That argument is so specious it makes my teeth hurt, and An Illustrated Book Of Bad Arguments helps show, logically, why it's so bad. The Fermi Paradox uses an Appeal To Ignorance, suggesting that the lack of proof something doesn't exist is proof that the thing does exist . Since there is no proof, Fermi said, that other stars don't easily form life-supporting planets, they must exist. But an absence of proof cannot form proof itself.
The argument is also a Hasty Generalization: such a logical flaw occurs when you take evidence from limited sources and apply it to a larger group: Everyone on the bus thinks Trump is a bonehead, so he's got no chance of getting elected. In Fermi's case, he had as a sample the extremely miniscule ability we've had to survey only a tiny portion of space, as well as our still-very-limited knowledge of how life can form and exhibit intelligence; he also is aware of only one type of lifeform that has demonstrated a capacity for, and willingness to, communicate with other planets; but from that one sample he concludes that all other intelligent life in the universe must want to explore space and communicate with other lifeforms. Consider how rare it is that an organism wants to voluntarily interact with another species on our planet -- do wild animals frequently come up to your door to ask your opinion on things? Why would you assume that all organisms want to act like humans?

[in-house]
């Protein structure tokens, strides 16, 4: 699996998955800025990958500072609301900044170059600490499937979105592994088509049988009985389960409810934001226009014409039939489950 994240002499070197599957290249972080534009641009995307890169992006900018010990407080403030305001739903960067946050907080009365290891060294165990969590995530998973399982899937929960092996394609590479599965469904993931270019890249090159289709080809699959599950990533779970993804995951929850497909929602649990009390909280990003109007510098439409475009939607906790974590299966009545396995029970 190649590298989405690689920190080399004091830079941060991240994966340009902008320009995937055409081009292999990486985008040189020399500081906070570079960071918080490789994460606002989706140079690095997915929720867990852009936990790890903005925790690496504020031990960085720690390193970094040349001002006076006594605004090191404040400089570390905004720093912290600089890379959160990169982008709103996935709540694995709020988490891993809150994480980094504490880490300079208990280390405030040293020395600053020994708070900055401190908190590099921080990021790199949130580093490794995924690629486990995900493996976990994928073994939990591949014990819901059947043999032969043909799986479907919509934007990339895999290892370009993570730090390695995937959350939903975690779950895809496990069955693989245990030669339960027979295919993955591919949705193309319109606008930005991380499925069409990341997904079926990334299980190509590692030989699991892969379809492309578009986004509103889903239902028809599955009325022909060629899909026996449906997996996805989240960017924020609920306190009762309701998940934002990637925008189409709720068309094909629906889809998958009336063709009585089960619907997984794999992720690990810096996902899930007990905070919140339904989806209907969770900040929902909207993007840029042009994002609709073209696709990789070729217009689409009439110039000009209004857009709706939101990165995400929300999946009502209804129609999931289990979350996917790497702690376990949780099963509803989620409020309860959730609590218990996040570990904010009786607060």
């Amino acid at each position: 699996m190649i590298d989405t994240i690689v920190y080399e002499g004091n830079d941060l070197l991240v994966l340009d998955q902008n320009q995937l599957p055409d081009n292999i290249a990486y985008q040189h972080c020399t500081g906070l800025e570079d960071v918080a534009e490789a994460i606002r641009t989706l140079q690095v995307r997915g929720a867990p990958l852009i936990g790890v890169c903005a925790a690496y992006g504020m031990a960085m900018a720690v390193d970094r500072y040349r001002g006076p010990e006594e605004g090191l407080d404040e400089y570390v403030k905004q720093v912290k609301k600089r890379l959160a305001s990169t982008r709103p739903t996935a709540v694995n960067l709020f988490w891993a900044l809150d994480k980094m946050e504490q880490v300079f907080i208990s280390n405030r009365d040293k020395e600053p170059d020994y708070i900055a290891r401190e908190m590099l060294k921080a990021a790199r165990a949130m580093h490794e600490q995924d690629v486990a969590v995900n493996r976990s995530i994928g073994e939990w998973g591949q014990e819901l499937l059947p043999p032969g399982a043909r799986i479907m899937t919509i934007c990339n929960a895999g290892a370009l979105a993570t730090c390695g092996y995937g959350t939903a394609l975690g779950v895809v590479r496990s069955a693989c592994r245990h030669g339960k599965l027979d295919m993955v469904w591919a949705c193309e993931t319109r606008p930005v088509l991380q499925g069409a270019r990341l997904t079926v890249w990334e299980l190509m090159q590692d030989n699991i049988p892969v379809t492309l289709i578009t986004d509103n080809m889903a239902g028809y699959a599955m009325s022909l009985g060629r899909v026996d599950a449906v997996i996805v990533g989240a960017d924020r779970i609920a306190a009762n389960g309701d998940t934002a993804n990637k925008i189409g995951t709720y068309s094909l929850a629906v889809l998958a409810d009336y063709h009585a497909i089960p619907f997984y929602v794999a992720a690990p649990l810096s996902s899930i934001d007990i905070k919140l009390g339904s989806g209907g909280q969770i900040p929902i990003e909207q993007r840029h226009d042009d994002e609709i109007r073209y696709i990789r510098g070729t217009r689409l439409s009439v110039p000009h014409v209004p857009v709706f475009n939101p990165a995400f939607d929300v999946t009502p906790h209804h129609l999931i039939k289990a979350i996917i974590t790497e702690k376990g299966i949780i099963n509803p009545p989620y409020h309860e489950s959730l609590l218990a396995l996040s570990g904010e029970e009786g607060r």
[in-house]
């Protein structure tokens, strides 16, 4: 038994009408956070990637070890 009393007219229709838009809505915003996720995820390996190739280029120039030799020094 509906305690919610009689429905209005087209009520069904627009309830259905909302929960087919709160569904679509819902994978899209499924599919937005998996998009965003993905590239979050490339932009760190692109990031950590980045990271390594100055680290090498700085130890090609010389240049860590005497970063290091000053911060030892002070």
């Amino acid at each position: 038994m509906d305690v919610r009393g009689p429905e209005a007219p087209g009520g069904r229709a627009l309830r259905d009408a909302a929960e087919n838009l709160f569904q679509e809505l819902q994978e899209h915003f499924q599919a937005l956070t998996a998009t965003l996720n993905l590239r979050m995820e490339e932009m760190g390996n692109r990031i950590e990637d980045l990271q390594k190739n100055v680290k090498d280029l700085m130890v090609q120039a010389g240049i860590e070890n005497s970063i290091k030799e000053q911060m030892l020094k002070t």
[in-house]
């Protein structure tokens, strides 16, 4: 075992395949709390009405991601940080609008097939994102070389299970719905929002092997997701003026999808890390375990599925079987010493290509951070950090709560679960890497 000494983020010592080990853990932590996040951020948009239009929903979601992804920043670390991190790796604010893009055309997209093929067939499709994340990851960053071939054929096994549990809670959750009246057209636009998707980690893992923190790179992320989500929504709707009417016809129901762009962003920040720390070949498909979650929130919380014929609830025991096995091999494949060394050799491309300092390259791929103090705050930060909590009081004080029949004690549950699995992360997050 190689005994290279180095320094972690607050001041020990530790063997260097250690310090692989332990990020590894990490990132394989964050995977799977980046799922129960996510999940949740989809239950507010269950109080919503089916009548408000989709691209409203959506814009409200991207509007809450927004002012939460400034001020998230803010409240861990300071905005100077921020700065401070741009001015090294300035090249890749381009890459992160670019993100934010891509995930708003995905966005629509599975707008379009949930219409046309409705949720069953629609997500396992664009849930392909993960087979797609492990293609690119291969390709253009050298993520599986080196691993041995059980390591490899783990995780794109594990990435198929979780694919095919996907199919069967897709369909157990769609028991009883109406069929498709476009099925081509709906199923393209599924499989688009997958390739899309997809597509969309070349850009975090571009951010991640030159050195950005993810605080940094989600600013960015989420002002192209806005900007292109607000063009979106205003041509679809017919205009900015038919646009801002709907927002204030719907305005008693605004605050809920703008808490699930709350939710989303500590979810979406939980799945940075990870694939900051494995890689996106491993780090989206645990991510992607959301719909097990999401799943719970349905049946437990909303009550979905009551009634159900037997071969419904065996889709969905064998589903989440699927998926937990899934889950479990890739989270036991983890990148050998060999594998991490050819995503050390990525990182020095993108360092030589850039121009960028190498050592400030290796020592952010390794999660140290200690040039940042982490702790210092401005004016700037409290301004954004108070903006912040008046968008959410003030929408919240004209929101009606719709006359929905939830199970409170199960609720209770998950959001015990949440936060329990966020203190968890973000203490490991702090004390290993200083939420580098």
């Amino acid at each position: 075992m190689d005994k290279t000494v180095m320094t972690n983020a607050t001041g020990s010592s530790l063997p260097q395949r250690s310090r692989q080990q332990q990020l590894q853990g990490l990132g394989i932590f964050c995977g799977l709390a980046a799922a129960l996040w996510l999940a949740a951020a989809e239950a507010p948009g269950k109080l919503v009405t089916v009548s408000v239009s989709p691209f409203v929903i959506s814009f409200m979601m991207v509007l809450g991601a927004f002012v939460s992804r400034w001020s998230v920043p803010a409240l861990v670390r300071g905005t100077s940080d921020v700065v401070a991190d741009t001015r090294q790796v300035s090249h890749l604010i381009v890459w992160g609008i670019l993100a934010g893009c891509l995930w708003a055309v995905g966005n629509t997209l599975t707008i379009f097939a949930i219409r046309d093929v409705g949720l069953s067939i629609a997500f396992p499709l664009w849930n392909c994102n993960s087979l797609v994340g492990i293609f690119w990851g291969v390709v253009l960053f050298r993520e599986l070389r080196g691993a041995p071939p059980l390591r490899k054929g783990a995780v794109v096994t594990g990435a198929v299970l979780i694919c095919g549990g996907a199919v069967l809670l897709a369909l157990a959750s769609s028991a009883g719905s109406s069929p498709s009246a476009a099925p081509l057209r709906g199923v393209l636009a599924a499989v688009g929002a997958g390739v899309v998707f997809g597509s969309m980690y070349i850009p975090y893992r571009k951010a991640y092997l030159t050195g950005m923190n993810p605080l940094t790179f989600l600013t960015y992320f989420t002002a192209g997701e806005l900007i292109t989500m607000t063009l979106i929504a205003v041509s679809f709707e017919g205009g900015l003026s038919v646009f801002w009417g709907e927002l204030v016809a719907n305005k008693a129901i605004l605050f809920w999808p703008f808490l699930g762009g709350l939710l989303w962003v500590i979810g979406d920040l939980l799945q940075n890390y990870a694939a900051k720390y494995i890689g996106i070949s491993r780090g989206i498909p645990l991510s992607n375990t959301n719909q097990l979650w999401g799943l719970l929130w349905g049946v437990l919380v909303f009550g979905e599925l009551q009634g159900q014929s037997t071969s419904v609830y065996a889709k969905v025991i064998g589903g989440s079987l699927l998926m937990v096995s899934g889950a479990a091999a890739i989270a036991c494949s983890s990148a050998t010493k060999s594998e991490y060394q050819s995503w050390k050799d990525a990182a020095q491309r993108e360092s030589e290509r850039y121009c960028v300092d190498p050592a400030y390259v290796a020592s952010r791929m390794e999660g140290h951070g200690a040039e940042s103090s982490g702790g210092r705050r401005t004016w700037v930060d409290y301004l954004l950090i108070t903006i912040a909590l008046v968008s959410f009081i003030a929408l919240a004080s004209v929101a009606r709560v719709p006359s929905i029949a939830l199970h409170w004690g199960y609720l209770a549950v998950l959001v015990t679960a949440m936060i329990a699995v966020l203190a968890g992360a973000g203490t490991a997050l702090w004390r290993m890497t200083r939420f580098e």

That's the kind of thing reading this book does: it gives you a greater understanding of the sorts of underlying metalaws that make up our society; learning how to argue (or how not to, in this case) helps you understand the structure of a discussion, and more critically appraise it. I plan on keeping the book on my desk and re-reading it frequently.
You can actually read the entire book online for free here if you'd like.